By Paolo von Schirach
June 8, 2011
WASHINGTON – At his Senate Foreign Relations Committee confirmation hearing to be the next US Ambassador to Kabul Ryan Crocker essentially held the position that the US should stay the course in Afghanistan. This means continue fighting the Taliban, while continuing to provide massive amounts of aid to Afghanistan in the hope that between now and 2014, the official date for a real US withdrawal, Afghanistan will be more secure and viable as a country.
Optimism not justified
Nice idea. Except that nothing happening on the ground justifies this optimism, that things will turn out this way. The situation, while by no means desperate, is not improving much, while keeping a 100,00 strong US expeditionary force in Afghanistan , led by General David Petraeus (he is about to leave), is costing a fortune. The Taliban is not winning; but they have not given up either. Thanks to the US surge, security may have improved in parts of the country, but it is still tenuous and extremely fragile.
Besides, the vast amounts of US taxpayers dollars spent on the civilian side in order to shore up the government and build a viable economy have not produced good results. 10 years and $ 19 billion later, not much to show for a civilian aid effort costing now additional $ 320 million a month. And this is just the non military part. The military cost is on top of this.
Flawed assumptions about the US intervention
Why such disappointing results? The problem is that we have the wrong strategy. These huge expenditures with inconclusive results are all based on the flawed assumption that this is the best way to protect American national security interests. The official orthodoxy is that, since the 9/11 attacks against the US homeland where hatched in the al Qaeda run camps in Afghanistan, it is imperative to secure Afghanistan; so that it will never again be used as a platform for anti-American terrorism. Leaving it to the Taliban would mean re-opening the door to al Qaeda and other assorted militants.
“De luxe” option
May be so. But in the pursuit of this goal, the US chose the “de luxe” option which includes vast and ambitious interventions at every level of the Afghan society. And this is on top of military actions. A “sanctuary denial” policy against the Taliban, based on targeted actions, as opposed trying to control the whole country, could secure the objective of preventing terror camps from being set up again without a commitment of a complete “re-do” of Afghanistan.
(And in all this let’s keep in mind that al Qaeda can set up operations elsewhere. Maybe not on an open grand scale; but it can. Again, let us remember that effective terror plots do not require thousands of trained troops. 9/11 was implemented by 19 people. We can deny Afghanistan, but we cannot control the whole world. Al Qaeda can operate from other bases).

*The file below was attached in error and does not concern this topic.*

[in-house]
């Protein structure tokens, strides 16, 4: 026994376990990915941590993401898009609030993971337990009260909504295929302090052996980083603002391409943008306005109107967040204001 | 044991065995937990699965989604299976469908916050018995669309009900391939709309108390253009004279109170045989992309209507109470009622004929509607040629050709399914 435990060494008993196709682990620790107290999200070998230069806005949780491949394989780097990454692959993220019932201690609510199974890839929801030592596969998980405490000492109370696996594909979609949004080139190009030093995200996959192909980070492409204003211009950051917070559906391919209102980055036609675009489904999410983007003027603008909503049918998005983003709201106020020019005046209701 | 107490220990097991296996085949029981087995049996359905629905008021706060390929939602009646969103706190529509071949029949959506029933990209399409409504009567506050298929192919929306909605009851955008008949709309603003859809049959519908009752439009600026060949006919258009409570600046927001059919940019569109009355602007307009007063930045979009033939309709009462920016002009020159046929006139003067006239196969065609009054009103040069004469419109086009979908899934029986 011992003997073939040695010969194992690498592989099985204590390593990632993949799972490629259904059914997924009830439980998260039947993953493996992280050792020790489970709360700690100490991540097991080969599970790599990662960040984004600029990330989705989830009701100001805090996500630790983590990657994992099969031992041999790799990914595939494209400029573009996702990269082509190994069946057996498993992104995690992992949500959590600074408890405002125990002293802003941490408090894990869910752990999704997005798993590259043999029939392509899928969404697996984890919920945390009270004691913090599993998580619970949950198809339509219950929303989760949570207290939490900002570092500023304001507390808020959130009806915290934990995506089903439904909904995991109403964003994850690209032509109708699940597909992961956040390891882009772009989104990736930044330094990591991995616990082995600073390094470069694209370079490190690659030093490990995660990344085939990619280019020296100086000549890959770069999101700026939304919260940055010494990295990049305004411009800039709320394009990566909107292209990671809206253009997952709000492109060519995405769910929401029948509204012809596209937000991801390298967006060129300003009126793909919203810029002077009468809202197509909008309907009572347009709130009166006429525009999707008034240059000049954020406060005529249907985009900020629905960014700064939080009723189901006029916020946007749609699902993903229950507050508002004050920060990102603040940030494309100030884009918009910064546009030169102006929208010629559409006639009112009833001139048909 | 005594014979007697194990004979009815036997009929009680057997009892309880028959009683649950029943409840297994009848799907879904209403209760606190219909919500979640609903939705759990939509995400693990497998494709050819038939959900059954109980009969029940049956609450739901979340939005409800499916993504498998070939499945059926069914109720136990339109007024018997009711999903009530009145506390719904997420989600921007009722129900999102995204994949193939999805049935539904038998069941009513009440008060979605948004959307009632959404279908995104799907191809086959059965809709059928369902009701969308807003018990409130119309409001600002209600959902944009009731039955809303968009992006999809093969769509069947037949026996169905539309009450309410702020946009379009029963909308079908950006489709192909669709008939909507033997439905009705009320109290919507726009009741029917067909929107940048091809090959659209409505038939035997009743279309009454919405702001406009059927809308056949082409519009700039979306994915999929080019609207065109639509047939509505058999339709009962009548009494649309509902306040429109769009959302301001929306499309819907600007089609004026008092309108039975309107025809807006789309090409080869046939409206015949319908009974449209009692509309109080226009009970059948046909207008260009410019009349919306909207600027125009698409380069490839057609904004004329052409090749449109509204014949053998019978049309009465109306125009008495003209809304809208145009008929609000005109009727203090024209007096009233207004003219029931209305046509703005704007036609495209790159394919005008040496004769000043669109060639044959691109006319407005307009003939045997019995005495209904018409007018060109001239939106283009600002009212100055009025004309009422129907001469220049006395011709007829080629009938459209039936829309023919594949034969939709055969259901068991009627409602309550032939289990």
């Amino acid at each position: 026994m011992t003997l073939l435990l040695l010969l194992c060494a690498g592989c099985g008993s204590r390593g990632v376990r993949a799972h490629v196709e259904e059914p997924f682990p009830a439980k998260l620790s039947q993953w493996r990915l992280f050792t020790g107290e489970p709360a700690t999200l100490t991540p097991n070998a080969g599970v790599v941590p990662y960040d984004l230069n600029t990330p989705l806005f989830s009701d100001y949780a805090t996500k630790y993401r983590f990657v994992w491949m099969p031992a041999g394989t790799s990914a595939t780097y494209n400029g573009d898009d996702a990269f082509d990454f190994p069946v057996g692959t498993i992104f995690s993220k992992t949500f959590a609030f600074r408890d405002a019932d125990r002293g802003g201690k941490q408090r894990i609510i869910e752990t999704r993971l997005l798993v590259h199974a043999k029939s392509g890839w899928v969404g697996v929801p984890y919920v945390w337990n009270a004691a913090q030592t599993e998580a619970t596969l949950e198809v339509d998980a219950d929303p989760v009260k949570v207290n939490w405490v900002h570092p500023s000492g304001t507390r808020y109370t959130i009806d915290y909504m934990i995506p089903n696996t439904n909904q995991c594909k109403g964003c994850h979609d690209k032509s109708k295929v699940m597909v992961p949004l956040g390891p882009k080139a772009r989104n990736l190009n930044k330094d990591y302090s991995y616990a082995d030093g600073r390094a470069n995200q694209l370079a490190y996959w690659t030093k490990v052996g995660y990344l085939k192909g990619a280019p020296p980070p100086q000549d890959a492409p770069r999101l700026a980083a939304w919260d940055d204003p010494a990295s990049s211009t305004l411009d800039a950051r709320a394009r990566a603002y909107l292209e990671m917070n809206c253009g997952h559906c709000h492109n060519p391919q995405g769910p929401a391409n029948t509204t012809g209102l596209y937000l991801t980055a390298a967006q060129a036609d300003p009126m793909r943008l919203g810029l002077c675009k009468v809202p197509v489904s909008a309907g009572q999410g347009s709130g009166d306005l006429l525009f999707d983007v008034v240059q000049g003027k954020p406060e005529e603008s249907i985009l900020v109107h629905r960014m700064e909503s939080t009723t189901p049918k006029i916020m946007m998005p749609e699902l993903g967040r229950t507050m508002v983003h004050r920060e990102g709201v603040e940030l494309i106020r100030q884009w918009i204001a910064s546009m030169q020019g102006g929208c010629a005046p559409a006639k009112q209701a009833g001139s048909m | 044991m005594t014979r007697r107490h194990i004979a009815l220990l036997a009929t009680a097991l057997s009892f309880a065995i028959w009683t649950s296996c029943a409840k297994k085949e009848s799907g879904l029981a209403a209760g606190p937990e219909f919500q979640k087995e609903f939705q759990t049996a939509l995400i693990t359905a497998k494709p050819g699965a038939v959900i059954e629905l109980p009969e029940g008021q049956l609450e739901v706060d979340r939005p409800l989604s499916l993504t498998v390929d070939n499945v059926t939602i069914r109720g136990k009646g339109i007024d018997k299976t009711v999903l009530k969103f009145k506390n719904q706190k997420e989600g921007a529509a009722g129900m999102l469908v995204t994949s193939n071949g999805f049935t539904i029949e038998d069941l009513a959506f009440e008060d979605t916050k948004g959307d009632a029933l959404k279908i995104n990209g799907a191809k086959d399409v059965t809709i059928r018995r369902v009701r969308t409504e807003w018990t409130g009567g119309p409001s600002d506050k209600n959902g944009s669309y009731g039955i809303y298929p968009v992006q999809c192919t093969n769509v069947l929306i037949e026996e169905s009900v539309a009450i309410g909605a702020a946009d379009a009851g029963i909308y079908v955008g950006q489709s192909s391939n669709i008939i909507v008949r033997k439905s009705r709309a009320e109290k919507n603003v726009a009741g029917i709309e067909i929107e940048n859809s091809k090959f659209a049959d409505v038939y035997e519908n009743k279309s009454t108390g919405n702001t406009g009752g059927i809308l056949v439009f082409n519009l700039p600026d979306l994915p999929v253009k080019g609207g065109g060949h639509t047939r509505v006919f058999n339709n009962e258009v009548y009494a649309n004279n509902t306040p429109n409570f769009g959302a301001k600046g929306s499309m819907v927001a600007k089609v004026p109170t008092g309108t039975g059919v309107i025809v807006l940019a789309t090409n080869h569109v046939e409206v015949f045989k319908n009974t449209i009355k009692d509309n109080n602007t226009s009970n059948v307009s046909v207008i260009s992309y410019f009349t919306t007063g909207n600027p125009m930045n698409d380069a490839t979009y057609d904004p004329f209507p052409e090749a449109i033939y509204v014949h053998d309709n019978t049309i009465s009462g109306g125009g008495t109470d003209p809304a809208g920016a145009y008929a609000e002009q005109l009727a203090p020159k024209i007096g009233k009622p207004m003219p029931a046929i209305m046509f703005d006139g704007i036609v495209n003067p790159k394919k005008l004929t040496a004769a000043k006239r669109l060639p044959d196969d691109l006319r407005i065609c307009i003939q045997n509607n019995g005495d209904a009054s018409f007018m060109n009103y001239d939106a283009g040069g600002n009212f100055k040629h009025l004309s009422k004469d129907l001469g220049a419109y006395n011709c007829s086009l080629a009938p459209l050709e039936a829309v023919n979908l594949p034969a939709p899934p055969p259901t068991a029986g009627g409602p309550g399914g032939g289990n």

US Aid programs “not sustainable”
Besides, this “re-do” is not working well; while what is working, according to a recent Senate report, is “not sustainable”. “Not sustainable” is development folks speak to indicate “a castle of cards”. In jargon, they call “not sustainable” any kind of program or project that is predicated on permanent donor support. Which is to say that, once the donor leaves and hands over the keys to an Afghan entity, the whole thing collapses for lack of trained managers, money or both.
This opinion about the overall rather poor record in Afghanistan is not partisan. ”Our current commitment, in troops and dollars, is neither proportional to our interests nor sustainable,” said Sen. John Kerry, D-Mass., chairman of the Senate Foreign Relations Committee in the course of the confirmation hearing for Ryan Crocker.
Exactly right. We have interests in Afghanistan, no doubt; but they could be protected with a different kind of intervention. And, no, we do not have all this discretionary money to throw into Afghanistan.
Senate Foreign Relations Committee Report
And this was not just an off the cuff remark by Senator Kerry. The Senate Foreign Relations Committee majority staff, that is the Democrats, just came up with a rather gloomy report titled Evaluating US Foreign Assistance to Afghanistan, (June 8, 2011), that shows as a minimum the thinning of support for the war and concerns about what will happen later on, assuming a US 2014 departure. About the efficacy of aid in Afghanistan, the Reports states that:
“Evidence that stabilization programs promote stability in Afghanistan is limited. Some research suggests the opposite, and development best practices question the efficacy of using aid as a stabilization tool over the long run. … The unintended consequences of pumping large amounts of money into a war zone cannot be underestimated.”
Even worse, the Democratic staff report warns that because “an estimated 97 percent of Afghanistan’s gross domestic product (GDP) is derived from spending related to the international military and donor community presence … Afghanistan could suffer a severe economic depression when foreign troops leave in 2014 unless the proper planning begins now.”
US created an artificial economy
In the end, it is like this. We entered an extremely poor country with the intention of helping it. Instead we have made whatever new prosperity there is now almost totally dependent on the aid we provide and on the services sourced there that support the military. We leave in 2014 and the whole thing collapses, with bad socio-economic and political consequences.
It would be wise for the administration to come up –and fast– with “Plan B” for Afghanistan, as this one is not going to end up well. As the development people say, this is one is “not sustainable”.